A reader asked me how to limit access to Office 365 services so that their organization can migrate to Exchange Online first, and then gradually adopt more services over a period of time. That’s a reasonable approach to Office 365 adoption, allowing users to adjust to each new feature and receive training, without overwhelming them with the entire suite of apps that are available. Organizations with strict security and compliance requirements need time to examine the different services and work out how to use them in a way that aligns with their organization’s policies. It also allows your IT teams to develop their knowledge and support processes as each feature is adopted by your organization.
To demonstrate how this can be managed let’s start by looking at the Office 365 home page for a user that has been licensed for Enterprise E3. There’s quite a lot of app tiles shown to this user because all licensed features included in E3 are showing up by default.
The visibility or availability of most Office 365 apps is controlled through licensing. To hide most apps from users you can remove those apps, often referred to as sub-SKU features, from the license assignment for the user. You can do this using groups-based licensing, PowerShell, or just do it using the Office 365 admin portal as shown in the screenshot below.
Now the user only sees the licensed features (Exchange Online, and they can also install Office 365 ProPlus), plus the Office Store.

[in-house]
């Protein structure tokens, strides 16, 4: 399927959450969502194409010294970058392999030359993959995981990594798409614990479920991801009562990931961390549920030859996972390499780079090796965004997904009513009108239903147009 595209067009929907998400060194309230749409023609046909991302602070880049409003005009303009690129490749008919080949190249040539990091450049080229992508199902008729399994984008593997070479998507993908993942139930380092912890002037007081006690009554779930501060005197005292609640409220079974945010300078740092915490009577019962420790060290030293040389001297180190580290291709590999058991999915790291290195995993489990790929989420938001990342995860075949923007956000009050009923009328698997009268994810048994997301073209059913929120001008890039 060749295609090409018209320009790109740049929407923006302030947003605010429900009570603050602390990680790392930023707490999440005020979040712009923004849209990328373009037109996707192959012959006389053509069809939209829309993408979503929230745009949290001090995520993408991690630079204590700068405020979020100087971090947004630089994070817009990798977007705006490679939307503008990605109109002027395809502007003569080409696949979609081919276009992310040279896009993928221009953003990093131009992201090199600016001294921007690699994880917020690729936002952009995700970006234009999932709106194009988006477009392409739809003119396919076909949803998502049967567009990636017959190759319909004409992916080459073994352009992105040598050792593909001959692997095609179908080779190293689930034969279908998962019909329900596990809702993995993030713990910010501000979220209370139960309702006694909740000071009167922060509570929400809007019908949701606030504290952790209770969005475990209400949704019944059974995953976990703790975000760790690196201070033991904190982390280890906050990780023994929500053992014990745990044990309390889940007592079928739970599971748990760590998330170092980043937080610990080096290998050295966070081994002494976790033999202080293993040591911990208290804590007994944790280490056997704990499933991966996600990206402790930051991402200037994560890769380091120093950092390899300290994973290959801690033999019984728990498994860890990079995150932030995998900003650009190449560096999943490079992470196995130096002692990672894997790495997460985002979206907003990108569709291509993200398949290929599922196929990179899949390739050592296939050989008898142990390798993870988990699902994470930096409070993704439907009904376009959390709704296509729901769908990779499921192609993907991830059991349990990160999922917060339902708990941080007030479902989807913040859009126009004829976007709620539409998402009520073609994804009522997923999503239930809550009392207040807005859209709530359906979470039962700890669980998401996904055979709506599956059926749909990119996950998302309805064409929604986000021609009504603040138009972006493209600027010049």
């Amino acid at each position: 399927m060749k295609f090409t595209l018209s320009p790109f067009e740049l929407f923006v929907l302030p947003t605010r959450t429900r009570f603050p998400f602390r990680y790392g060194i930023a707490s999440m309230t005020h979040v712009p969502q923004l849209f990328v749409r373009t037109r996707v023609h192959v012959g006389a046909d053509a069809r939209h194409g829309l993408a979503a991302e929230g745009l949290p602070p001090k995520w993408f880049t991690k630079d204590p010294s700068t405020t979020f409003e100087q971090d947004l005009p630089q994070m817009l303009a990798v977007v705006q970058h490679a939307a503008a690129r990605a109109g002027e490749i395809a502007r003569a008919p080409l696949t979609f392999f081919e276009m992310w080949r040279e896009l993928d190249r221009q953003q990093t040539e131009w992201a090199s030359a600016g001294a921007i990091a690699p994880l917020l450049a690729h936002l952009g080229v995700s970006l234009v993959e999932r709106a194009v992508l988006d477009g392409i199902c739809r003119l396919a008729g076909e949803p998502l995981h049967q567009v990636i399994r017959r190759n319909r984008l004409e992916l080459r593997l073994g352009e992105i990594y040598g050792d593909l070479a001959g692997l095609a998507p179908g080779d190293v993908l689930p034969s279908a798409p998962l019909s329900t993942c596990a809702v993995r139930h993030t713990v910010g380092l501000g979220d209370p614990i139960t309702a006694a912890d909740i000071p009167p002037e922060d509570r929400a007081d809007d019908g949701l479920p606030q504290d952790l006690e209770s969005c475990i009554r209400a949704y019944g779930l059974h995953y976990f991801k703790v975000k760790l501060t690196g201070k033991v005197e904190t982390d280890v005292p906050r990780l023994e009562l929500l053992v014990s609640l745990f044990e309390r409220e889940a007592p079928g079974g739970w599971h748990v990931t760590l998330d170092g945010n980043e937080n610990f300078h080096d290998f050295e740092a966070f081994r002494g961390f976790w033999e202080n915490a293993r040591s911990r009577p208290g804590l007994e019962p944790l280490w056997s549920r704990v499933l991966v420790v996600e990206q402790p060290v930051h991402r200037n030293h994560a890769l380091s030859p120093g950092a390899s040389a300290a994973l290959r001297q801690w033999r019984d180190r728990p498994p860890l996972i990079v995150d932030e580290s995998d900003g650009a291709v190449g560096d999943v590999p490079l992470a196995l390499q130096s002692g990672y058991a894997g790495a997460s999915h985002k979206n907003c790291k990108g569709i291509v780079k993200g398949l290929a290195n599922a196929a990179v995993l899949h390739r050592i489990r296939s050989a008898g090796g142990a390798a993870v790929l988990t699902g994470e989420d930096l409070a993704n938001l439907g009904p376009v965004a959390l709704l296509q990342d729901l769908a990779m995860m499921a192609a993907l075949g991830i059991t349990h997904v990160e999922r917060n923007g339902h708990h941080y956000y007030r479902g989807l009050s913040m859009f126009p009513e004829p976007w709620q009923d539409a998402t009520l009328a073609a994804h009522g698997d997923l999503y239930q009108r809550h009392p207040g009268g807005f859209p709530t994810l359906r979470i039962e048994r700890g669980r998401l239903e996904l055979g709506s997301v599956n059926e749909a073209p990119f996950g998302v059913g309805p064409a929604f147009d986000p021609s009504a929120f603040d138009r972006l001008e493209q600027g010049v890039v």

So is it as simple as that? No, not really.
For starters, to get rid of the Store you need to turn it off for all users in Settings, Services & add-ins, and then Office Store.
But that’s not all. Just because apps have been hidden from the home screen of the portal, and from the app launcher menu in the various web interfaces in Office 365, doesn’t mean that your users can’t still use them. Here’s some examples of apps that still work even after you’ve turned off the sub-SKU features in the license controls.
- Forms (currently in preview) allows the user to access the forms app via the direct URL and create forms.
- Stream allows any corporate user to sign up to Stream, upload content, and invite other users.
- StaffHub allow the user to access the app via the direct URL and create teams/schedules, as long as they are permitted to create Groups, and as long as StaffHub is enabled at the tenant/organization level.
- Planner allows the user to access the Planner app to create plans, as long as they are permitted to create Groups, and participate in plans that they are added to.
- Office Online apps are accessible (e.g. creating and editing a Word doc in the web browser).
- SharePoint libraries are accessible via Groups, and SharePoint Online is generally accessible as well.
- Flow allows the user to sign in and create Flows that attach to their Exchange Online mailbox (I did not test access to other services via Flow).
- PowerApps allows the user to sign in and start a trial (I did not test app creation).
- To-Do (currently in preview) is not configurable on a per-user basis and must be turned on or off for the entire tenant. The web app doesn’t support company logins right now anyway, but the mobile apps do, so you might need to look at using MAM policies to control it if that is a concern for you.
Here’s a few apps that do seem to respect the disabled licenses:
- Teams (user sees an “Ask your IT administrator for access to Microsoft Teams” message)
- Sway (user sees a “Please contact your administrator to access Sway” message)